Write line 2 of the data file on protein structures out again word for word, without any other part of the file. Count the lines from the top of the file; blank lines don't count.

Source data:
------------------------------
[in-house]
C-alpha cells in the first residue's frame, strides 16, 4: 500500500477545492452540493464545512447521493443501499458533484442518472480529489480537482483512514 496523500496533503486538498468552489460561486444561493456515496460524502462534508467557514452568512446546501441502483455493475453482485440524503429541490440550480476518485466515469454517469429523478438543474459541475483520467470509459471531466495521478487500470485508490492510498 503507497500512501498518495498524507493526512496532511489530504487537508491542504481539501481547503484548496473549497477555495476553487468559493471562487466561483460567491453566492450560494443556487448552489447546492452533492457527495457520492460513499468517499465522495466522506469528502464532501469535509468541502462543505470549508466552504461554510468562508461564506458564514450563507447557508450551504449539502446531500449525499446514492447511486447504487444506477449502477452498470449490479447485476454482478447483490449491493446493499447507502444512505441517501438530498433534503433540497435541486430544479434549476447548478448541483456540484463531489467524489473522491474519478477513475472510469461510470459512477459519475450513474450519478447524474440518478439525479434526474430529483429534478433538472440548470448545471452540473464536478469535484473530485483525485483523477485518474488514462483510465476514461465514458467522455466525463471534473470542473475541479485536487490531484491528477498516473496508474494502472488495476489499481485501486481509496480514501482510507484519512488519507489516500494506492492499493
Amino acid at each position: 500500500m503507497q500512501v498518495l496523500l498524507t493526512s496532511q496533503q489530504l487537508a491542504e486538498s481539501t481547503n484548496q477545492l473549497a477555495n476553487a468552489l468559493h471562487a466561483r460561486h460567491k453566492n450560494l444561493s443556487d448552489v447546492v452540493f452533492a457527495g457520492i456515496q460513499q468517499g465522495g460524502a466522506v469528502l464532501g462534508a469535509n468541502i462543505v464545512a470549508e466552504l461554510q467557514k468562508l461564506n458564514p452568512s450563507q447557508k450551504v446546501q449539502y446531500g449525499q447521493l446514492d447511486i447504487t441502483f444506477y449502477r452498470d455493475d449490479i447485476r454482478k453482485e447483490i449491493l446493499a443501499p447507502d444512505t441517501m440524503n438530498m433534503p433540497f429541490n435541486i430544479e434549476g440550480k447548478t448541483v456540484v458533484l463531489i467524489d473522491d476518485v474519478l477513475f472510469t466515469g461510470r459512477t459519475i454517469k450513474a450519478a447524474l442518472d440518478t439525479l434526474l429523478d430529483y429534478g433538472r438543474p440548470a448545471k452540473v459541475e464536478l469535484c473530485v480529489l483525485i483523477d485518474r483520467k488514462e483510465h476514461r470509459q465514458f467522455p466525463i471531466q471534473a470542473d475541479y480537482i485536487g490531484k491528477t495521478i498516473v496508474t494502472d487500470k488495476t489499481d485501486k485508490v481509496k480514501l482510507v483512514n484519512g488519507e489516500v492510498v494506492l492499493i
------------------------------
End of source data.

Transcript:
C-alpha cells in the first residue's frame, strides 16, 4: 500500500477545492452540493464545512447521493443501499458533484442518472480529489480537482483512514 496523500496533503486538498468552489460561486444561493456515496460524502462534508467557514452568512446546501441502483455493475453482485440524503429541490440550480476518485466515469454517469429523478438543474459541475483520467470509459471531466495521478487500470485508490492510498 503507497500512501498518495498524507493526512496532511489530504487537508491542504481539501481547503484548496473549497477555495476553487468559493471562487466561483460567491453566492450560494443556487448552489447546492452533492457527495457520492460513499468517499465522495466522506469528502464532501469535509468541502462543505470549508466552504461554510468562508461564506458564514450563507447557508450551504449539502446531500449525499446514492447511486447504487444506477449502477452498470449490479447485476454482478447483490449491493446493499447507502444512505441517501438530498433534503433540497435541486430544479434549476447548478448541483456540484463531489467524489473522491474519478477513475472510469461510470459512477459519475450513474450519478447524474440518478439525479434526474430529483429534478433538472440548470448545471452540473464536478469535484473530485483525485483523477485518474488514462483510465476514461465514458467522455466525463471534473470542473475541479485536487490531484491528477498516473496508474494502472488495476489499481485501486481509496480514501482510507484519512488519507489516500494506492492499493